There are a lot of actors and characters in War Horse with a nice cast with some award nominees and winners. However, the movie transitions from character to character so much that a lot of these roles don't get very much screen time. Jeremy Irvine is Albert and delivers a good performance. He hasn't been in very many projects, but he clearly has the talent for this industry. The entire cast is fine enough as they're able to keep the stale script flowing. There are times where even some of these strong actors aren't able to save the sequence due to screenplay issues, although there are other times where they shine bright. The acting department is must better than that of the writing. While there aren't any huge roles that will define anybody's career, War Horse features an array of talented actors.
The most impressive element to War Horse, which I never doubted, is the visual department. Even if Steven Spielberg was to make some of the worst movies of all time, I believe that there would still be gorgeous visuals being displayed. In War Horse, the cinematography is absolutely stunning. From start to finish, it's very clear that a lot of effort went into how the movie would look. Especially during the war sequences, there's some brilliant work here. Towards the end, when the horse is running through the battlefield and we see all the chaos unfolding during the war, everything is orchestrated perfectly. Steven Spielberg is an expert with a film camera and he has presented some high definition perfection here. When it comes to the audio side of the disc, it's reference quality. While I'm not much of a fan of the score, the audio is the star here. The dialogue is always loud and clear and the remainder of the speakers are aggressive, yet crystal clear. The surround speakers have a large amount of information constantly being sent to them in order to deliver an immersive experience. The bass output is very powerful as it's sure to shake the entire room.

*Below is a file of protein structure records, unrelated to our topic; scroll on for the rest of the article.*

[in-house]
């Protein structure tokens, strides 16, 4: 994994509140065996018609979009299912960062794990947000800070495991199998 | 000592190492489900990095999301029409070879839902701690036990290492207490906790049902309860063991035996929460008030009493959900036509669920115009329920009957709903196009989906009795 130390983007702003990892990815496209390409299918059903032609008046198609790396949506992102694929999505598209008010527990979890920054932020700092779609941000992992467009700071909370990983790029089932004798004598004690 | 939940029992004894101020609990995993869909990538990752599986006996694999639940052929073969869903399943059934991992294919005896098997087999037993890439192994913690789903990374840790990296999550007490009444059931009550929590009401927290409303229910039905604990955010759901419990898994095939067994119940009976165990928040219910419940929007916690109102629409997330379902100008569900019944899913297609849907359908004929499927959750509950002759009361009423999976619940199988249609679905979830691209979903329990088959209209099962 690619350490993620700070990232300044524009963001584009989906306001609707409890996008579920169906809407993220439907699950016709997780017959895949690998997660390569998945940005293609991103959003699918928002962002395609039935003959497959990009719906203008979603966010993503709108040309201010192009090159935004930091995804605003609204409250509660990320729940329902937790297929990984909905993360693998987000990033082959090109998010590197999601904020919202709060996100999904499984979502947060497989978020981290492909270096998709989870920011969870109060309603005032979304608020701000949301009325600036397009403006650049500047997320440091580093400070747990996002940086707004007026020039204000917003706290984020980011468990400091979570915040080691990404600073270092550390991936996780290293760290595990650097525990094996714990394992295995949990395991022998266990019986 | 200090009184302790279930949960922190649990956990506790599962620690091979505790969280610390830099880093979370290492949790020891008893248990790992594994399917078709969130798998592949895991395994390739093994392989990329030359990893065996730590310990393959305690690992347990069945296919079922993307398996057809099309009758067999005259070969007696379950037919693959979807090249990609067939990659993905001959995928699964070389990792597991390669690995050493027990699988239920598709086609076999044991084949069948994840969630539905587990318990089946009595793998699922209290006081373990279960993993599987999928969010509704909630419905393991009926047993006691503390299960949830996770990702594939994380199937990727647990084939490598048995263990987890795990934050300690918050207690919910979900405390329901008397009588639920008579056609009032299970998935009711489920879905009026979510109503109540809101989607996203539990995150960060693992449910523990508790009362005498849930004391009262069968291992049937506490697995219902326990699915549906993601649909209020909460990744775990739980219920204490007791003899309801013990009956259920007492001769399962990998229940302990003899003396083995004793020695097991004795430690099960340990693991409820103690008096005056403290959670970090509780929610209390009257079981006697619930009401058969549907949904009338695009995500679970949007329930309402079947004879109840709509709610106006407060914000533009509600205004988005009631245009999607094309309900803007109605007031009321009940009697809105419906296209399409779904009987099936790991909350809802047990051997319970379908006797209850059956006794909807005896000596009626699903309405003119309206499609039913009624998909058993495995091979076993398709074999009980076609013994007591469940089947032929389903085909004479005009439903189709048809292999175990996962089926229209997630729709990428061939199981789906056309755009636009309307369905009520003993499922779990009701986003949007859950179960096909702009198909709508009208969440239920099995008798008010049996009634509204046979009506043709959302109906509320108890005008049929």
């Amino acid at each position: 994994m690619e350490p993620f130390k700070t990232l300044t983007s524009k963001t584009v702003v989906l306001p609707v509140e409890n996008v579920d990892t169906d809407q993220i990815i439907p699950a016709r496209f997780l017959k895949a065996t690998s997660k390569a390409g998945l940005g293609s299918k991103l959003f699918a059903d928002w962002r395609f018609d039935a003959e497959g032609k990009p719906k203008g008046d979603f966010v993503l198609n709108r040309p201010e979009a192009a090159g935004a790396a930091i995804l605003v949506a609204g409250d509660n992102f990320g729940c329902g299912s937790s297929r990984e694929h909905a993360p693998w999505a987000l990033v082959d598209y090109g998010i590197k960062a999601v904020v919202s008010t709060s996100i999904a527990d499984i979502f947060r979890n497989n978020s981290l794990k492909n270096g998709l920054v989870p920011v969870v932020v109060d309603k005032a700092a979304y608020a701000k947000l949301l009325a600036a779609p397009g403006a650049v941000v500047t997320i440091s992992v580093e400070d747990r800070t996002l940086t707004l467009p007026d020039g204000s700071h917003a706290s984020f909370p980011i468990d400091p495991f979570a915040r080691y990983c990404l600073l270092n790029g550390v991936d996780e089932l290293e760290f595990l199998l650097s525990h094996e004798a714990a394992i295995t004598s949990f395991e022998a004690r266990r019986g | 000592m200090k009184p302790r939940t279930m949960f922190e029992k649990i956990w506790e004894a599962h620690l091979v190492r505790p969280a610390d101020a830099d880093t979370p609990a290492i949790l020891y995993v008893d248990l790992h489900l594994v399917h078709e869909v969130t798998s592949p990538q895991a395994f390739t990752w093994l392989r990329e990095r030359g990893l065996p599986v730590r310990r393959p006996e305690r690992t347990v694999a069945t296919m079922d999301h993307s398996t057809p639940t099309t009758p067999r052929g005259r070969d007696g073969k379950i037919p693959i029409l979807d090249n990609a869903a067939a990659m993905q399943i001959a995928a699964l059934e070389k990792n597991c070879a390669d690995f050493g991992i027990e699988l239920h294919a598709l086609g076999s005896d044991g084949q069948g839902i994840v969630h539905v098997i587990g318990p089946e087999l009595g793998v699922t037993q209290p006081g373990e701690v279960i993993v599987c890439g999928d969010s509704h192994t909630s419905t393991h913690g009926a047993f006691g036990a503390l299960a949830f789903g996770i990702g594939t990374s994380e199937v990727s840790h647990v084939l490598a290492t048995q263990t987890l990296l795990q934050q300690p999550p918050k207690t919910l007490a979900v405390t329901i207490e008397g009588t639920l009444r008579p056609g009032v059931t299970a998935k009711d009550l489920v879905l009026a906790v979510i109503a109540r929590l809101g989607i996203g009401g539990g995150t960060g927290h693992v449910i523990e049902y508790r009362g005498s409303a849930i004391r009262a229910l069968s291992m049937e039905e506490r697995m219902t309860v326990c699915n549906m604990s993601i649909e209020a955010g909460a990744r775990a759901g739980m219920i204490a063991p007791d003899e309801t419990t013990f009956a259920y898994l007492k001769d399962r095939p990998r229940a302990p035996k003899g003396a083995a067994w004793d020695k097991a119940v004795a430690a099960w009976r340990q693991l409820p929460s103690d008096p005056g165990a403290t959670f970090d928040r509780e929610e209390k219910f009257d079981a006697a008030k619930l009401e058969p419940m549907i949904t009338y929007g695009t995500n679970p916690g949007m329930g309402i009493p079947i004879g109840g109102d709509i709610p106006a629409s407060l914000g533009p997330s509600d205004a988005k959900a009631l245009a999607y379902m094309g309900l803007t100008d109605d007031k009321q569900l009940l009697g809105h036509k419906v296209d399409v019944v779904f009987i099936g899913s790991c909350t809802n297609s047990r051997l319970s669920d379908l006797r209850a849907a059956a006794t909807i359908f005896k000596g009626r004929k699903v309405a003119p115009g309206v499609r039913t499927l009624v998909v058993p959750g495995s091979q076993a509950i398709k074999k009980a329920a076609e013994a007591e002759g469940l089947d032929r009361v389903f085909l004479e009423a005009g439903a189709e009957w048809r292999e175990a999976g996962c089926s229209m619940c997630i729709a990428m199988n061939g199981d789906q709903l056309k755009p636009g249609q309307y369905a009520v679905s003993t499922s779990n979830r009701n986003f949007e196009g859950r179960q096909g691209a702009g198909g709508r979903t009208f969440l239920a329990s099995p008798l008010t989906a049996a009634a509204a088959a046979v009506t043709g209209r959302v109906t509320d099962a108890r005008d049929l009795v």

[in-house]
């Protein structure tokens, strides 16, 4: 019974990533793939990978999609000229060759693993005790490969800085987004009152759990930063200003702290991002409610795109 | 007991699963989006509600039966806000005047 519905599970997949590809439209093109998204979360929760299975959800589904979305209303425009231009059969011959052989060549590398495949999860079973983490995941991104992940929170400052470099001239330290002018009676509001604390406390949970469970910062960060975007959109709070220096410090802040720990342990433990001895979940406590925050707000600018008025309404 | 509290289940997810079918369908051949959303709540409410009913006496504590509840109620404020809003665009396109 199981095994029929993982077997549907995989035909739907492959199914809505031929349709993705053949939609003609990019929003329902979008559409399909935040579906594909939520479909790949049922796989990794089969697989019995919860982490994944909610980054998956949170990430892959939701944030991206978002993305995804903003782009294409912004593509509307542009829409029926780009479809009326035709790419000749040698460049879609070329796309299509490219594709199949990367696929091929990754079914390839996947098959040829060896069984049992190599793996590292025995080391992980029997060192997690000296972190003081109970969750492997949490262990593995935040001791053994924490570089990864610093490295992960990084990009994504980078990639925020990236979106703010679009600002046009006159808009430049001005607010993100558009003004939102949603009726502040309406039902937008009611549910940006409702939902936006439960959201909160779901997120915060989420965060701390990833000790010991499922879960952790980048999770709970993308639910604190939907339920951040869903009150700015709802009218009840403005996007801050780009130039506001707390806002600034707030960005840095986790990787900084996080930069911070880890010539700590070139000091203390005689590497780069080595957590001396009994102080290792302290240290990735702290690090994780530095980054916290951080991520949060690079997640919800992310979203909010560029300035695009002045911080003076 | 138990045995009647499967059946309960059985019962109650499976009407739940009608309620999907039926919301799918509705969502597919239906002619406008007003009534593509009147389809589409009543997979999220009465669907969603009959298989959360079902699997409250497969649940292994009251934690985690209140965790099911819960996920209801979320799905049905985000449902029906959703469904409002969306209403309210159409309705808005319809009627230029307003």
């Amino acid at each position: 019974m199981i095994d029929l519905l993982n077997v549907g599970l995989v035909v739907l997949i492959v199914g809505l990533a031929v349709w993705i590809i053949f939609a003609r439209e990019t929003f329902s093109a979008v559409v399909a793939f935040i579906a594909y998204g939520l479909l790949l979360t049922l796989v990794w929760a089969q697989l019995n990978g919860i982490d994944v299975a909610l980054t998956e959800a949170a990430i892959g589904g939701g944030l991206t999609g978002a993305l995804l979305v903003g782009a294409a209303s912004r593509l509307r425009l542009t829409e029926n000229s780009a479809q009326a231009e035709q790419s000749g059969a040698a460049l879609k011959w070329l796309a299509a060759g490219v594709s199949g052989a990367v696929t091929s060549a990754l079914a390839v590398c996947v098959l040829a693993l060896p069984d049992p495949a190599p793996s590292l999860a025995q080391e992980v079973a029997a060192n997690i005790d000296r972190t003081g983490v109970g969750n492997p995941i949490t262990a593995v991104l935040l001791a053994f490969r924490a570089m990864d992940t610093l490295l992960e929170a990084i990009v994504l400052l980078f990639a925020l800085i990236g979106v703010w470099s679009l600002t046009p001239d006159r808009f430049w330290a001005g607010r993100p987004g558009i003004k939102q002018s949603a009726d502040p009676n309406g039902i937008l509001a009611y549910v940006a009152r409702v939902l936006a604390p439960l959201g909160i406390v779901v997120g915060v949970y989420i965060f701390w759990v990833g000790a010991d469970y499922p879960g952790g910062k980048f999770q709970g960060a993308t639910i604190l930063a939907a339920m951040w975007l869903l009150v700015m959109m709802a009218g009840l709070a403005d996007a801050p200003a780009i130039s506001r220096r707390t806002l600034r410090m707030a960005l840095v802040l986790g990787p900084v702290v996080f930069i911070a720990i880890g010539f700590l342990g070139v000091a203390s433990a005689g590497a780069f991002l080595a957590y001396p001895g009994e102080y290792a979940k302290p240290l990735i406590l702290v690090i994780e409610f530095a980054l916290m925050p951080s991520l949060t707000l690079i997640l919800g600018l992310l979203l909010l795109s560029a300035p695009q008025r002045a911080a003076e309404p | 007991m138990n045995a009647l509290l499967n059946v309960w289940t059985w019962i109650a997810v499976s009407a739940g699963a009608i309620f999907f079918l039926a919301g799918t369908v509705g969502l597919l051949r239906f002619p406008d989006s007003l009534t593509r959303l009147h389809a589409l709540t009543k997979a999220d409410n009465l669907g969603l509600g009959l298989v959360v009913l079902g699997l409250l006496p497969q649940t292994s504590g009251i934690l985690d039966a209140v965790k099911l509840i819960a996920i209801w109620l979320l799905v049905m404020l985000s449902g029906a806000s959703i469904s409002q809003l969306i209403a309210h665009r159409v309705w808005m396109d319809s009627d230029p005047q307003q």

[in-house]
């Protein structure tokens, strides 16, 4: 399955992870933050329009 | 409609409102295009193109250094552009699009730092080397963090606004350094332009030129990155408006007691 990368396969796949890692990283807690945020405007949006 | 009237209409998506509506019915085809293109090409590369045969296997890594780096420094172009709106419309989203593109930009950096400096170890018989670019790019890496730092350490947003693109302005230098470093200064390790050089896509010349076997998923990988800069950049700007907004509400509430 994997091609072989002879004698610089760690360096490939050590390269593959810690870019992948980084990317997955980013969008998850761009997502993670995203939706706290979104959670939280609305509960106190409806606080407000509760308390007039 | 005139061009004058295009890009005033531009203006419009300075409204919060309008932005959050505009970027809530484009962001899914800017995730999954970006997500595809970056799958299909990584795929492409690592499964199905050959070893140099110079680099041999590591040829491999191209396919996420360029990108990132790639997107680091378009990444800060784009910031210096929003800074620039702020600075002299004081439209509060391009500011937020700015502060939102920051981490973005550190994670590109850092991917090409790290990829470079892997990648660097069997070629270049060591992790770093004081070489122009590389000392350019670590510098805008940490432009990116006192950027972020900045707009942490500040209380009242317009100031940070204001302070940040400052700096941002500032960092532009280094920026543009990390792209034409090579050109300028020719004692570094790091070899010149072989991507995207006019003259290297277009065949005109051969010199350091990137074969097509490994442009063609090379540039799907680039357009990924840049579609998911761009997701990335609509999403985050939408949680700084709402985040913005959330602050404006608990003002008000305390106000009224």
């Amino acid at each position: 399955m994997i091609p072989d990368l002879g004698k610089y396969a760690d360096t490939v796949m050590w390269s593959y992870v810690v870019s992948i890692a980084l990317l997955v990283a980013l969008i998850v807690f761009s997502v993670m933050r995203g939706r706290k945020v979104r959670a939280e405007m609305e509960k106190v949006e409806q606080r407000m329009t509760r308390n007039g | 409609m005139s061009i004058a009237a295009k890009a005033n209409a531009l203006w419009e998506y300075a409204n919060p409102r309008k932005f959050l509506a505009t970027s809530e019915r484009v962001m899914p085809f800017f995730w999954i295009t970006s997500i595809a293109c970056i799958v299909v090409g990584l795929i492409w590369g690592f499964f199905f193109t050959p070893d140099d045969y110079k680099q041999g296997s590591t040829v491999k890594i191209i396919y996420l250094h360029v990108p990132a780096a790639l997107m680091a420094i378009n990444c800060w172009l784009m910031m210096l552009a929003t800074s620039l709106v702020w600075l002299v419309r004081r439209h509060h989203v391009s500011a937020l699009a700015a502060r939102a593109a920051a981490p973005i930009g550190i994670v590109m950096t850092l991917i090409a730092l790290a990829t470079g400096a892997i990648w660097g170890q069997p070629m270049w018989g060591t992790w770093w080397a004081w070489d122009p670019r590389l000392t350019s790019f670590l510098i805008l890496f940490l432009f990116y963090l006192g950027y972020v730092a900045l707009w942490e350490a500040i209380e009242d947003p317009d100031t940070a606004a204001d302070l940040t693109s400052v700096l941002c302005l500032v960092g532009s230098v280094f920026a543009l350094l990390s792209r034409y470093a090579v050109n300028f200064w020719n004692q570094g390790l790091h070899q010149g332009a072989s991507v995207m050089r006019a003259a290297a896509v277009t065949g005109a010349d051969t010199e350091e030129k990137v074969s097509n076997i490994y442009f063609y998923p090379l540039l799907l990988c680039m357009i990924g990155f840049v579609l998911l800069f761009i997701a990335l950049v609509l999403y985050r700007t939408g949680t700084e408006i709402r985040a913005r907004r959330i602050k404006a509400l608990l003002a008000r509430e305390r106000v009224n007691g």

Well, it turns out that my expectations were correct. I went into this movie with an open mind, hoping to enjoy what would unfold on screen, although there are way too many issues with the script to dismiss. The characters aren't very interesting and the film tries way too hard to be emotional. It pushes so hard to be sentimental that it comes across as hokey. Fortunately, the acting is solid and the visuals are absolutely groundbreaking. However, good acting and fantastic visuals isn't all that make a good movie. I wasn't surprised to see War Horse being nominated for multiple categories due to the fact that this was Oscar Bait to begins with. I'm hoping that Steven Spielberg opens up his eyes soon and returns to the masterful filmmaking that originally got him on everybody's Hollywood radar. War Horse ultimately has an interesting premise, although it tries far too hard to be emotional along with many other serious issues with this screenplay.